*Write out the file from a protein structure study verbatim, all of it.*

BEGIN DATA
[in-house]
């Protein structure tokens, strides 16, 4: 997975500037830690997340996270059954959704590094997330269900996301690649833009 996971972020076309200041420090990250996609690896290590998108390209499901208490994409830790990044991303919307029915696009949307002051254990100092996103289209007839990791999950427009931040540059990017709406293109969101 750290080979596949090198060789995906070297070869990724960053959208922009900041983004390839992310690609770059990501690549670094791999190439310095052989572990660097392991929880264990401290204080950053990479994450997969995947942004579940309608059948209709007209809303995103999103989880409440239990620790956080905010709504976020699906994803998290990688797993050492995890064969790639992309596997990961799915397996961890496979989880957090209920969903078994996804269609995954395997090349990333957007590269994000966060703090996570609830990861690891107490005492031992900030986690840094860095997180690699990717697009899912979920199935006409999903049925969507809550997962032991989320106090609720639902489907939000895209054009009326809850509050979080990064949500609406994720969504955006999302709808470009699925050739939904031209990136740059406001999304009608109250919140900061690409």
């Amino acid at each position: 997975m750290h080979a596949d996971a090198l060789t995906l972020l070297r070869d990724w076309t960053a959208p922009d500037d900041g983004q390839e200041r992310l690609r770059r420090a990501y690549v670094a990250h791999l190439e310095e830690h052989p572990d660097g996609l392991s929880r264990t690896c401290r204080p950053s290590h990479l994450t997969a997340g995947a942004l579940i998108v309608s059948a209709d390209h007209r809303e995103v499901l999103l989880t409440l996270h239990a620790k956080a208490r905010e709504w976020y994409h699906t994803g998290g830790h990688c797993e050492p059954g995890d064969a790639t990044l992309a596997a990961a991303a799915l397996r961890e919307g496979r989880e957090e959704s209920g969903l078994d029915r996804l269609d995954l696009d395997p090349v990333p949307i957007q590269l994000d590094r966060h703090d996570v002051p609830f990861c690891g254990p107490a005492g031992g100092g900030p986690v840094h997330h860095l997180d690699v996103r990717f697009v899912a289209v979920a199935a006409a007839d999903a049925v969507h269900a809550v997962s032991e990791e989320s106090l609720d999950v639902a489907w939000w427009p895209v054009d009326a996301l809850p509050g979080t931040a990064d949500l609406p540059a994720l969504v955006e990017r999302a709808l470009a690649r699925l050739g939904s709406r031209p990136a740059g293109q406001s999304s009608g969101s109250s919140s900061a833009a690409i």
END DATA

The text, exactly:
[in-house]
């Protein structure tokens, strides 16, 4: 997975500037830690997340996270059954959704590094997330269900996301690649833009 996971972020076309200041420090990250996609690896290590998108390209499901208490994409830790990044991303919307029915696009949307002051254990100092996103289209007839990791999950427009931040540059990017709406293109969101 750290080979596949090198060789995906070297070869990724960053959208922009900041983004390839992310690609770059990501690549670094791999190439310095052989572990660097392991929880264990401290204080950053990479994450997969995947942004579940309608059948209709007209809303995103999103989880409440239990620790956080905010709504976020699906994803998290990688797993050492995890064969790639992309596997990961799915397996961890496979989880957090209920969903078994996804269609995954395997090349990333957007590269994000966060703090996570609830990861690891107490005492031992900030986690840094860095997180690699990717697009899912979920199935006409999903049925969507809550997962032991989320106090609720639902489907939000895209054009009326809850509050979080990064949500609406994720969504955006999302709808470009699925050739939904031209990136740059406001999304009608109250919140900061690409």
């Amino acid at each position: 997975m750290h080979a596949d996971a090198l060789t995906l972020l070297r070869d990724w076309t960053a959208p922009d500037d900041g983004q390839e200041r992310l690609r770059r420090a990501y690549v670094a990250h791999l190439e310095e830690h052989p572990d660097g996609l392991s929880r264990t690896c401290r204080p950053s290590h990479l994450t997969a997340g995947a942004l579940i998108v309608s059948a209709d390209h007209r809303e995103v499901l999103l989880t409440l996270h239990a620790k956080a208490r905010e709504w976020y994409h699906t994803g998290g830790h990688c797993e050492p059954g995890d064969a790639t990044l992309a596997a990961a991303a799915l397996r961890e919307g496979r989880e957090e959704s209920g969903l078994d029915r996804l269609d995954l696009d395997p090349v990333p949307i957007q590269l994000d590094r966060h703090d996570v002051p609830f990861c690891g254990p107490a005492g031992g100092g900030p986690v840094h997330h860095l997180d690699v996103r990717f697009v899912a289209v979920a199935a006409a007839d999903a049925v969507h269900a809550v997962s032991e990791e989320s106090l609720d999950v639902a489907w939000w427009p895209v054009d009326a996301l809850p509050g979080t931040a990064d949500l609406p540059a994720l969504v955006e990017r999302a709808l470009a690649r699925l050739g939904s709406r031209p990136a740059g293109q406001s999304s009608g969101s109250s919140s900061a833009a690409i």